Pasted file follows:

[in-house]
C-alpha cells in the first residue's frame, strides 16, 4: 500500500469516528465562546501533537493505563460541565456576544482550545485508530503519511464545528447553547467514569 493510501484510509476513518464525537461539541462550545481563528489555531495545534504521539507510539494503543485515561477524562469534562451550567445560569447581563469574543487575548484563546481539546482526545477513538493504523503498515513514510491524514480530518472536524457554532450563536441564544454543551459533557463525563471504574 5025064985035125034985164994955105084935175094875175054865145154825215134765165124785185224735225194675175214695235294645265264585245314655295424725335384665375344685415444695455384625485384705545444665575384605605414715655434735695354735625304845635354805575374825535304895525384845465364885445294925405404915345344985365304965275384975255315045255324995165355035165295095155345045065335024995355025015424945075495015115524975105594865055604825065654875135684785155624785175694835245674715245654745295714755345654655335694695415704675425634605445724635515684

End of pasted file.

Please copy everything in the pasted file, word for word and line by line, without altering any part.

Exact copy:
[in-house]
C-alpha cells in the first residue's frame, strides 16, 4: 500500500469516528465562546501533537493505563460541565456576544482550545485508530503519511464545528447553547467514569 493510501484510509476513518464525537461539541462550545481563528489555531495545534504521539507510539494503543485515561477524562469534562451550567445560569447581563469574543487575548484563546481539546482526545477513538493504523503498515513514510491524514480530518472536524457554532450563536441564544454543551459533557463525563471504574 5025064985035125034985164994955105084935175094875175054865145154825215134765165124785185224735225194675175214695235294645265264585245314655295424725335384665375344685415444695455384625485384705545444665575384605605414715655434735695354735625304845635354805575374825535304895525384845465364885445294925405404915345344985365304965275384975255315045255324995165355035165295095155345045065335024995355025015424945075495015115524975105594865055604825065654875135684785155624785175694835245674715245654745295714755345654655335694695415704675425634605445724635515684